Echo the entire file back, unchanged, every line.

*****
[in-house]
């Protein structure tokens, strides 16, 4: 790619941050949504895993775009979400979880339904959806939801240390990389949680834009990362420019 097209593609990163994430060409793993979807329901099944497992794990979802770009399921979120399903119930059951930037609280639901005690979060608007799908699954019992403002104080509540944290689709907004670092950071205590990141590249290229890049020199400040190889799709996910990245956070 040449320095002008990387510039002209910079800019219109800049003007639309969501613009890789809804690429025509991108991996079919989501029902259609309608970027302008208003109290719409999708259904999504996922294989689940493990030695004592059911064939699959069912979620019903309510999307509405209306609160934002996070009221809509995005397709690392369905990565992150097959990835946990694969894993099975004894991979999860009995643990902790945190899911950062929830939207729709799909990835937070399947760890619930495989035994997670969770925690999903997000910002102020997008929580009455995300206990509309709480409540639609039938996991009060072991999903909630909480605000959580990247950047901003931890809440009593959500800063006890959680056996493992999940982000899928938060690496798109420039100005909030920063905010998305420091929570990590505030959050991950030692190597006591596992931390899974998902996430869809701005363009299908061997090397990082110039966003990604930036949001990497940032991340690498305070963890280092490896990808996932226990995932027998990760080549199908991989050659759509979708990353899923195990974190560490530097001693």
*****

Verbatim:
[in-house]
């Protein structure tokens, strides 16, 4: 790619941050949504895993775009979400979880339904959806939801240390990389949680834009990362420019 097209593609990163994430060409793993979807329901099944497992794990979802770009399921979120399903119930059951930037609280639901005690979060608007799908699954019992403002104080509540944290689709907004670092950071205590990141590249290229890049020199400040190889799709996910990245956070 040449320095002008990387510039002209910079800019219109800049003007639309969501613009890789809804690429025509991108991996079919989501029902259609309608970027302008208003109290719409999708259904999504996922294989689940493990030695004592059911064939699959069912979620019903309510999307509405209306609160934002996070009221809509995005397709690392369905990565992150097959990835946990694969894993099975004894991979999860009995643990902790945190899911950062929830939207729709799909990835937070399947760890619930495989035994997670969770925690999903997000910002102020997008929580009455995300206990509309709480409540639609039938996991009060072991999903909630909480605000959580990247950047901003931890809440009593959500800063006890959680056996493992999940982000899928938060690496798109420039100005909030920063905010998305420091929570990590505030959050991950030692190597006591596992931390899974998902996430869809701005363009299908061997090397990082110039966003990604930036949001990497940032991340690498305070963890280092490896990808996932226990995932027998990760080549199908991989050659759509979708990353899923195990974190560490530097001693």